Bi-Weekly Sexual Freedom Newsletter
Wednesday, March 31, 2021
Top Stories This Week
1. The racism and classism of the March 16 Atlanta shooting;
2. Sexual violence linked to the Line 3 tar sands pipeline;
3. Being a Black leader in the abortion movement;
4. Pretrial detention;
5. Biden’s continuation of a Trump-era immigration policy;
6. Protecting women journalists; and
7. How the AIDS crisis prepared us for COVID-19.
In the Atlanta Shooting, We Can’t Ignore the Link Between Racism and Classism (Teen Vogue)
Sara Li underscores the racism and classism of the March 16 Atlanta shooting that killed eight people: seven of them women and of those, six of Asian descent: “The Asian women who were killed weren’t the type usually seen in Hollywood or included in board rooms; they were working class immigrants who took work that’s often considered demeaning and demoralizing. There's often an association between the massage parlors where these women worked and sex work, a link the suspect seemed to make. The gunman seemingly saw their employment as a threat.” Read more.
Exploiting More Than the Land: Sex Violence Linked to Enbridge Line 3 Pipeliners (Truthout)
Candice Bernd reports on the sexual violence connected to Enbridge’s Line 3 tar sands pipeline in Minnesota: “As the national fight over [the pipeline] continues to intensify amid protests by Indigenous Water Protectors, one toxic byproduct of the pipeline’s construction has largely escaped public scrutiny: sexual assaults and harassment incidents linked to Line 3 workers. The devastating trend has long plagued U.S. fossil fuel and extraction projects, especially those adjacent to tribal reservations, and helps fuel a much larger human rights crisis in which thousands of Indigenous women and girls are killed or disappeared at shocking rates each year, often after having been trafficked, sexually assaulted or harassed.” Read more.
What It’s Like Being a Black Leader in the Abortion Movement (Rewire News Group)
Galina Espinoza interviews Yamani Hernandez, the head of the National Network of Abortion Funds. Hernandez says: “I have heard from a lot of Black leaders and people in this movement who feel like me being in this position has meant something to them. I’m really touched by that. But it’s also a lot of pressure to make sure you’re showing up in the ways people expect you to. [...] And I think we can sort of create this mythology around having a Black leader, giving that person almost superheroic traits, and that part is really hard because when you don’t do something perfectly it feels like you’ve let someone down.” Read more.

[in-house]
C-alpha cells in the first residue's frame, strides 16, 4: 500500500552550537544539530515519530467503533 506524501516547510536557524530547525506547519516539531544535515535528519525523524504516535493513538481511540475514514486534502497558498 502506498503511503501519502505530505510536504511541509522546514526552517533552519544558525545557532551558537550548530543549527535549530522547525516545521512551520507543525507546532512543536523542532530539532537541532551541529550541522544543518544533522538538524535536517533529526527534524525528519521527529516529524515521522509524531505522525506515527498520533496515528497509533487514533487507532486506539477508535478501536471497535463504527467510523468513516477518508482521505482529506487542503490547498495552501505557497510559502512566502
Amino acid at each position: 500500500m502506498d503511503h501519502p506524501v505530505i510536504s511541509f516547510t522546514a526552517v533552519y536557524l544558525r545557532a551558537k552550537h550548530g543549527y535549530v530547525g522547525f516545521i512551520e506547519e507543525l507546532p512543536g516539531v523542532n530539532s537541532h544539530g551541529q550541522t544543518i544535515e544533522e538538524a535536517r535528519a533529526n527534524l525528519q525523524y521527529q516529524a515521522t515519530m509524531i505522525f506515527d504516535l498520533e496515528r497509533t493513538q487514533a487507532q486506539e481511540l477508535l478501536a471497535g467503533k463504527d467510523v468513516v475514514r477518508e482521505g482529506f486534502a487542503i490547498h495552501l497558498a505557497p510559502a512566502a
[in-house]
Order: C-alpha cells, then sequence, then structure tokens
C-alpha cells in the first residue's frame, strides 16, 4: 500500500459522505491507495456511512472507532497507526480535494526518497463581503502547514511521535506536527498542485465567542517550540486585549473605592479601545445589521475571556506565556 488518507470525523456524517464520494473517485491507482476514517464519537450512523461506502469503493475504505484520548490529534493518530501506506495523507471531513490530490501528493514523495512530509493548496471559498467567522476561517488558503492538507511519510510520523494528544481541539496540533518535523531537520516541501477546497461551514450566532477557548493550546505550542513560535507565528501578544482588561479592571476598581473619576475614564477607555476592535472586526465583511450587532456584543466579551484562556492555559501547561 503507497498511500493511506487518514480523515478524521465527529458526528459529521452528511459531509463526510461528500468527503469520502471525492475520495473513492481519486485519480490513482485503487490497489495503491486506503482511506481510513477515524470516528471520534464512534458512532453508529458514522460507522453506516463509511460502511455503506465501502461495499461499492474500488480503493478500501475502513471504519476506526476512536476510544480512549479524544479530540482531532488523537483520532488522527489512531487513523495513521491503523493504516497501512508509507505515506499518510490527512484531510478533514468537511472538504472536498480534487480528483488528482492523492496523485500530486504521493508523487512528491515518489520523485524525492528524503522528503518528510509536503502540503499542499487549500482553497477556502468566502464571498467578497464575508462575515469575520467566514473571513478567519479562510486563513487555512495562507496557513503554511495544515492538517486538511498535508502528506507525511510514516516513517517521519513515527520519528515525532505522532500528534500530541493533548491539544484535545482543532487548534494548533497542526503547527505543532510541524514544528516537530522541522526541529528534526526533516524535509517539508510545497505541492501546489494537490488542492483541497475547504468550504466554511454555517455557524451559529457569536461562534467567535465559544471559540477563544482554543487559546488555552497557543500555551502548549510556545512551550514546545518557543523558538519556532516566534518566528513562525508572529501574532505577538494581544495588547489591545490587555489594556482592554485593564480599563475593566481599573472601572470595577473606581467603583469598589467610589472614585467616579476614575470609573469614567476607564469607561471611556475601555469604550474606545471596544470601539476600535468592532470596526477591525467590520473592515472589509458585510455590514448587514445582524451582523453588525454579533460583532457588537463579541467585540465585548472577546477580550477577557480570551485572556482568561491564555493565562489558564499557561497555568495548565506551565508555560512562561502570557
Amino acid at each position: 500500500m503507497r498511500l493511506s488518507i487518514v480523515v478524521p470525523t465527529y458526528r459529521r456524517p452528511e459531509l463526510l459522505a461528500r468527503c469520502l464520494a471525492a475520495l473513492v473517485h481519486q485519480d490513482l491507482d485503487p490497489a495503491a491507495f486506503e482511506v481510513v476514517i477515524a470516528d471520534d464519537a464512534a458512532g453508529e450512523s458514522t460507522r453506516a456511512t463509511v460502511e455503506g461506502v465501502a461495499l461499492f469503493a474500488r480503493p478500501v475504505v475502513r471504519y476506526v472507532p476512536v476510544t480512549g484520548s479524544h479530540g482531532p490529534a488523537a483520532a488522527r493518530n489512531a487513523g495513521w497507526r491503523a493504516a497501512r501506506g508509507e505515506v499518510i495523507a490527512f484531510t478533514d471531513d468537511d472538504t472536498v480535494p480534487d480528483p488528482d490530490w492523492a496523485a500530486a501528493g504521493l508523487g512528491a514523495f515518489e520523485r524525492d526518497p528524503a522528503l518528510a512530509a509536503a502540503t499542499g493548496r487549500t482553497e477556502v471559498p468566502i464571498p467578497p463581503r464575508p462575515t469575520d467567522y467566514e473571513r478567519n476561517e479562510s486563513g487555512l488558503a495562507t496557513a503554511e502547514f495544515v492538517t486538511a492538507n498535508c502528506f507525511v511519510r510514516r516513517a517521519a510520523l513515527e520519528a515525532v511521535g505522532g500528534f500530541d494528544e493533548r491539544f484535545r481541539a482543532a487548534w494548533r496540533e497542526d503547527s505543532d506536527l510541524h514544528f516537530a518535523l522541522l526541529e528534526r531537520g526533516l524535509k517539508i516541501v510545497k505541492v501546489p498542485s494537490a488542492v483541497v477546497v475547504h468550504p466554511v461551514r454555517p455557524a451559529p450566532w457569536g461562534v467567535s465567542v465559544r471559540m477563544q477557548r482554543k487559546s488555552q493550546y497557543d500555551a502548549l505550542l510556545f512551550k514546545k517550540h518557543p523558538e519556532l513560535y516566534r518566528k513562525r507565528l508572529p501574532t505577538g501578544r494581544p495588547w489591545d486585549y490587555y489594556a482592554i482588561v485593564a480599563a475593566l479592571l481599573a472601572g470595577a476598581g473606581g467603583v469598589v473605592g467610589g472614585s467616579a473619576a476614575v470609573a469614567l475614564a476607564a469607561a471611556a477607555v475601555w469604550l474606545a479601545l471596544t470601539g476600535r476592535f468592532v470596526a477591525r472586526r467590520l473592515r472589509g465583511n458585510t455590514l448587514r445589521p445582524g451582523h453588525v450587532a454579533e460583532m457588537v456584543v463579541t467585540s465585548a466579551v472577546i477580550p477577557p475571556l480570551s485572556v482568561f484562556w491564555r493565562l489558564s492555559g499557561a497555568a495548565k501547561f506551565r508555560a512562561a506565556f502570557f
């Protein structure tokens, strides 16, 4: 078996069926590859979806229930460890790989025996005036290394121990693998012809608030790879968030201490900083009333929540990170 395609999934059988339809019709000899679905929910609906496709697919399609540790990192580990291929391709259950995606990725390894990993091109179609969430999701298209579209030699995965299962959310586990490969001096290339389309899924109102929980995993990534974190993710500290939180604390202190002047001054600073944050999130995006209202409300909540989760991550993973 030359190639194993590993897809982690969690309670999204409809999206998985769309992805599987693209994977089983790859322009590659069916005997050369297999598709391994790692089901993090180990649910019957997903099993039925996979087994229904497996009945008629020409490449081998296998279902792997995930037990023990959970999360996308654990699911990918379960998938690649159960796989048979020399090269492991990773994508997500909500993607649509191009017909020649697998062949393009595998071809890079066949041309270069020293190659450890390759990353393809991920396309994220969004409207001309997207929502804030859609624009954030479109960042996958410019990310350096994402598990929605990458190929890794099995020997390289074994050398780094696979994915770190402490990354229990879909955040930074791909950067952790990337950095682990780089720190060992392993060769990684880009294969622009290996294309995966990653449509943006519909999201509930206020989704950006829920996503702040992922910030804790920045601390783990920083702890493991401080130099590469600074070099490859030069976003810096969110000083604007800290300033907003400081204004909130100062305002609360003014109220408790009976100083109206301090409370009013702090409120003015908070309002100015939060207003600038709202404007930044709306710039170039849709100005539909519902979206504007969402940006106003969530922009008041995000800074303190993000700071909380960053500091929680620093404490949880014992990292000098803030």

Virtually No One Is Dangerous Enough to Justify Jail (The Appeal)
Sandra Mayson and Megan Stevenson discuss pretrial detention in the U.S.: “Every day, jails in the U.S. hold close to half a million people who are legally presumed innocent. [...] The stated rationale for most pretrial detention is public safety. Current law authorizes detention (or unaffordable money bail) if the accused person presents a threat. Supreme Court doctrine suggests that the threat must be grave enough to outweigh the defendant’s right to liberty. Yet there has been no serious attempt to figure out how ‘risky’ a person must be for detention to be justified on these grounds.” Read more.
A Year of Border Lockdown, and Counting (The American Prospect)
Marcia Brown writes about Biden’s continuation of a Trump-era immigration policy: “In March 2020, as the pandemic raged around the world, America closed its doors. The Trump administration used a 1940s public-health ordinance to turn away virtually all immigrants, even blocking would-be asylum seekers that international law requires the U.S. to admit. [...] Biden stopped all additions to the MPP program in January. In February, he began to slowly process and admit at least 29,000 asylum seekers with open cases in the Remain in Mexico program. But President Biden has left that key Trump border closure policy in place. Its endurance means that there is still virtually no asylum at the border for anyone who has arrived since March 2020.” Read more.
We Owe It to Women Journalists to Protect Them from Harassment (Bitch Media)
s.e. smith urges us to protect women journalists: “Working in a media landscape where information—and disinformation—spreads as quickly as lightning has intensified the culture of harassment journalists sometimes experience just for doing their jobs. The most aggressively targeted tend to be women, particularly women of color, and they’re frequently told that enduring harassment is simply the price of doing business. [...] Journalism is often represented as a dream job with requisite sacrifices and suffering because workers are ‘doing it for the cause.’ But at the end of the day, they’re still workers, and they deserve employment protections and an affirming workplace.” Read more.
How The AIDS Crisis Prepared Us For COVID — And Shaped Our Response (them.)
Samantha Allen explains how the AIDS crisis prepared us for COVID-19: “One year ago, when a new and little-understood virus began spreading in the United States, straining our hospital system and causing mass death, there was at least one group of people who knew what to expect: HIV/AIDS experts. [...] Our successes—like efficient vaccine production and emergency FDA authorizations—have only been able to happen so quickly because of the knowledge we gained and the infrastructure we built during the AIDS crisis.” Read more.
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